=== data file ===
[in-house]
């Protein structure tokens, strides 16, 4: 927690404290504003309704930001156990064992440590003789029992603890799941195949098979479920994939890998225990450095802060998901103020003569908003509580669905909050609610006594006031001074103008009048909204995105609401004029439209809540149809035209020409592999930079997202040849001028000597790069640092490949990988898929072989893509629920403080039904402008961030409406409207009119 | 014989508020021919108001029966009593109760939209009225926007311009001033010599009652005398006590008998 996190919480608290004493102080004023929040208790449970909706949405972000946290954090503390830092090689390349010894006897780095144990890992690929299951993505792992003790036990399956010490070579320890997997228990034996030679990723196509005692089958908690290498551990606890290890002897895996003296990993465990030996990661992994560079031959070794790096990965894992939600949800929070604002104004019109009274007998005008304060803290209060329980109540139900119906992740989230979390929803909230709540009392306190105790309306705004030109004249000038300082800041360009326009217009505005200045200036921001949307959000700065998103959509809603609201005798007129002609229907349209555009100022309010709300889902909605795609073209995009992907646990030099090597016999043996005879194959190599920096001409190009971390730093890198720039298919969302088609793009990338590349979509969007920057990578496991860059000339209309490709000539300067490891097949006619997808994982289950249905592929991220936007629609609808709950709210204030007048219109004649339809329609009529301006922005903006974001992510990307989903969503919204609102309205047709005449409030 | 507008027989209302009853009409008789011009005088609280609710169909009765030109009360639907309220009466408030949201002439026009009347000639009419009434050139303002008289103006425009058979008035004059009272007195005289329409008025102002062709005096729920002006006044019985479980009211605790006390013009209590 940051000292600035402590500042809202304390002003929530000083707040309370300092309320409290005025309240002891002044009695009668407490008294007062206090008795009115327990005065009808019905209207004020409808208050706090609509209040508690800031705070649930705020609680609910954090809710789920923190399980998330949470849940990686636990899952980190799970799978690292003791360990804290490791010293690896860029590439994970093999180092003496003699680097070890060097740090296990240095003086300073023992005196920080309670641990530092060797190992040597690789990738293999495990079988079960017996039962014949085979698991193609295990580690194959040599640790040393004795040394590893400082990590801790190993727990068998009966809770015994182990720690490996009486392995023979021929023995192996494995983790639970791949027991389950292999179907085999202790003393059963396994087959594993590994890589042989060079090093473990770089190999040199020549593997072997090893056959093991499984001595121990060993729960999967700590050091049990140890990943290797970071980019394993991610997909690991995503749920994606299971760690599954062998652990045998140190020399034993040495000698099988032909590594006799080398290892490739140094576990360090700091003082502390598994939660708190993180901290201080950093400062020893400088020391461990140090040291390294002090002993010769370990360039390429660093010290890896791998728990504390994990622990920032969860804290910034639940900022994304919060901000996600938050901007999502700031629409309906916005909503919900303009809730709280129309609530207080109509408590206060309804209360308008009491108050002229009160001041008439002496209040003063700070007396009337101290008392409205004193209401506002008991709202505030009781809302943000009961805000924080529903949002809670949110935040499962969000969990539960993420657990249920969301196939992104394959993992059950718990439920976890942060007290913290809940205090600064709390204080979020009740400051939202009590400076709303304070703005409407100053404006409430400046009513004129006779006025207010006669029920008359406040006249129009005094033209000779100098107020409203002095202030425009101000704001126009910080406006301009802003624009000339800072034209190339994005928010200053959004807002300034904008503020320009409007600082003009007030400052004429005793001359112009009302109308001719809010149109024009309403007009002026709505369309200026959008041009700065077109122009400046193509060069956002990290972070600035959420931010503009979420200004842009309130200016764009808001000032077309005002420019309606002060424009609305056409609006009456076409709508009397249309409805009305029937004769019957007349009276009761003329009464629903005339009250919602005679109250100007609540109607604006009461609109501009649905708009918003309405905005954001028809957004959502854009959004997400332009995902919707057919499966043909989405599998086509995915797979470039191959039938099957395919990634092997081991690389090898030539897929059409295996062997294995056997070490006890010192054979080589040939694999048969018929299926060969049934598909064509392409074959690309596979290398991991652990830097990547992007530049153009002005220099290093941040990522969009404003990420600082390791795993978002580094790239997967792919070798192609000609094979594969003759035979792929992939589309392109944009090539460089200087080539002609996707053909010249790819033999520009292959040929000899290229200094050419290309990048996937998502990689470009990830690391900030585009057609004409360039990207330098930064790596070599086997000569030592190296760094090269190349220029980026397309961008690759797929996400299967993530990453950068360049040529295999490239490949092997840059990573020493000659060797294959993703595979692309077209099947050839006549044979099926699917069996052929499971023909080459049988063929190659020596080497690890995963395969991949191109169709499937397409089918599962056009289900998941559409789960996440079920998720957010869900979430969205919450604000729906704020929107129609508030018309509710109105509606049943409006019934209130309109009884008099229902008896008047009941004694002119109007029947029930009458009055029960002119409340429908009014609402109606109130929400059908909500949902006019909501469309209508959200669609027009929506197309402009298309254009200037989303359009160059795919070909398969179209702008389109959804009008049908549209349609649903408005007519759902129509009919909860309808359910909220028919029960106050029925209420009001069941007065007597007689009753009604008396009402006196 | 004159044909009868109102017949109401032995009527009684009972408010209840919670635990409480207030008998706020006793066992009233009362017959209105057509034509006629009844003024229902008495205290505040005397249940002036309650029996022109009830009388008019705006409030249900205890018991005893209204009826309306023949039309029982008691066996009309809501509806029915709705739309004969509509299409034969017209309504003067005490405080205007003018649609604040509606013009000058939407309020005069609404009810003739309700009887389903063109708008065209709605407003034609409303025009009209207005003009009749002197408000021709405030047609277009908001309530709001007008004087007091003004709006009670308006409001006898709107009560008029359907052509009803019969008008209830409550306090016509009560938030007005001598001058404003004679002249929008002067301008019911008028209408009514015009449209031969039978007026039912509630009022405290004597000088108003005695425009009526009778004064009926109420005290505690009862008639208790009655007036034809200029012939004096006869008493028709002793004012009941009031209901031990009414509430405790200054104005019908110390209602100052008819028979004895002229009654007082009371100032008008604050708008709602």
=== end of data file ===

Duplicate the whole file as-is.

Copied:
[in-house]
């Protein structure tokens, strides 16, 4: 927690404290504003309704930001156990064992440590003789029992603890799941195949098979479920994939890998225990450095802060998901103020003569908003509580669905909050609610006594006031001074103008009048909204995105609401004029439209809540149809035209020409592999930079997202040849001028000597790069640092490949990988898929072989893509629920403080039904402008961030409406409207009119 | 014989508020021919108001029966009593109760939209009225926007311009001033010599009652005398006590008998 996190919480608290004493102080004023929040208790449970909706949405972000946290954090503390830092090689390349010894006897780095144990890992690929299951993505792992003790036990399956010490070579320890997997228990034996030679990723196509005692089958908690290498551990606890290890002897895996003296990993465990030996990661992994560079031959070794790096990965894992939600949800929070604002104004019109009274007998005008304060803290209060329980109540139900119906992740989230979390929803909230709540009392306190105790309306705004030109004249000038300082800041360009326009217009505005200045200036921001949307959000700065998103959509809603609201005798007129002609229907349209555009100022309010709300889902909605795609073209995009992907646990030099090597016999043996005879194959190599920096001409190009971390730093890198720039298919969302088609793009990338590349979509969007920057990578496991860059000339209309490709000539300067490891097949006619997808994982289950249905592929991220936007629609609808709950709210204030007048219109004649339809329609009529301006922005903006974001992510990307989903969503919204609102309205047709005449409030 | 507008027989209302009853009409008789011009005088609280609710169909009765030109009360639907309220009466408030949201002439026009009347000639009419009434050139303002008289103006425009058979008035004059009272007195005289329409008025102002062709005096729920002006006044019985479980009211605790006390013009209590 940051000292600035402590500042809202304390002003929530000083707040309370300092309320409290005025309240002891002044009695009668407490008294007062206090008795009115327990005065009808019905209207004020409808208050706090609509209040508690800031705070649930705020609680609910954090809710789920923190399980998330949470849940990686636990899952980190799970799978690292003791360990804290490791010293690896860029590439994970093999180092003496003699680097070890060097740090296990240095003086300073023992005196920080309670641990530092060797190992040597690789990738293999495990079988079960017996039962014949085979698991193609295990580690194959040599640790040393004795040394590893400082990590801790190993727990068998009966809770015994182990720690490996009486392995023979021929023995192996494995983790639970791949027991389950292999179907085999202790003393059963396994087959594993590994890589042989060079090093473990770089190999040199020549593997072997090893056959093991499984001595121990060993729960999967700590050091049990140890990943290797970071980019394993991610997909690991995503749920994606299971760690599954062998652990045998140190020399034993040495000698099988032909590594006799080398290892490739140094576990360090700091003082502390598994939660708190993180901290201080950093400062020893400088020391461990140090040291390294002090002993010769370990360039390429660093010290890896791998728990504390994990622990920032969860804290910034639940900022994304919060901000996600938050901007999502700031629409309906916005909503919900303009809730709280129309609530207080109509408590206060309804209360308008009491108050002229009160001041008439002496209040003063700070007396009337101290008392409205004193209401506002008991709202505030009781809302943000009961805000924080529903949002809670949110935040499962969000969990539960993420657990249920969301196939992104394959993992059950718990439920976890942060007290913290809940205090600064709390204080979020009740400051939202009590400076709303304070703005409407100053404006409430400046009513004129006779006025207010006669029920008359406040006249129009005094033209000779100098107020409203002095202030425009101000704001126009910080406006301009802003624009000339800072034209190339994005928010200053959004807002300034904008503020320009409007600082003009007030400052004429005793001359112009009302109308001719809010149109024009309403007009002026709505369309200026959008041009700065077109122009400046193509060069956002990290972070600035959420931010503009979420200004842009309130200016764009808001000032077309005002420019309606002060424009609305056409609006009456076409709508009397249309409805009305029937004769019957007349009276009761003329009464629903005339009250919602005679109250100007609540109607604006009461609109501009649905708009918003309405905005954001028809957004959502854009959004997400332009995902919707057919499966043909989405599998086509995915797979470039191959039938099957395919990634092997081991690389090898030539897929059409295996062997294995056997070490006890010192054979080589040939694999048969018929299926060969049934598909064509392409074959690309596979290398991991652990830097990547992007530049153009002005220099290093941040990522969009404003990420600082390791795993978002580094790239997967792919070798192609000609094979594969003759035979792929992939589309392109944009090539460089200087080539002609996707053909010249790819033999520009292959040929000899290229200094050419290309990048996937998502990689470009990830690391900030585009057609004409360039990207330098930064790596070599086997000569030592190296760094090269190349220029980026397309961008690759797929996400299967993530990453950068360049040529295999490239490949092997840059990573020493000659060797294959993703595979692309077209099947050839006549044979099926699917069996052929499971023909080459049988063929190659020596080497690890995963395969991949191109169709499937397409089918599962056009289900998941559409789960996440079920998720957010869900979430969205919450604000729906704020929107129609508030018309509710109105509606049943409006019934209130309109009884008099229902008896008047009941004694002119109007029947029930009458009055029960002119409340429908009014609402109606109130929400059908909500949902006019909501469309209508959200669609027009929506197309402009298309254009200037989303359009160059795919070909398969179209702008389109959804009008049908549209349609649903408005007519759902129509009919909860309808359910909220028919029960106050029925209420009001069941007065007597007689009753009604008396009402006196 | 004159044909009868109102017949109401032995009527009684009972408010209840919670635990409480207030008998706020006793066992009233009362017959209105057509034509006629009844003024229902008495205290505040005397249940002036309650029996022109009830009388008019705006409030249900205890018991005893209204009826309306023949039309029982008691066996009309809501509806029915709705739309004969509509299409034969017209309504003067005490405080205007003018649609604040509606013009000058939407309020005069609404009810003739309700009887389903063109708008065209709605407003034609409303025009009209207005003009009749002197408000021709405030047609277009908001309530709001007008004087007091003004709006009670308006409001006898709107009560008029359907052509009803019969008008209830409550306090016509009560938030007005001598001058404003004679002249929008002067301008019911008028209408009514015009449209031969039978007026039912509630009022405290004597000088108003005695425009009526009778004064009926109420005290505690009862008639208790009655007036034809200029012939004096006869008493028709002793004012009941009031209901031990009414509430405790200054104005019908110390209602100052008819028979004895002229009654007082009371100032008008604050708008709602």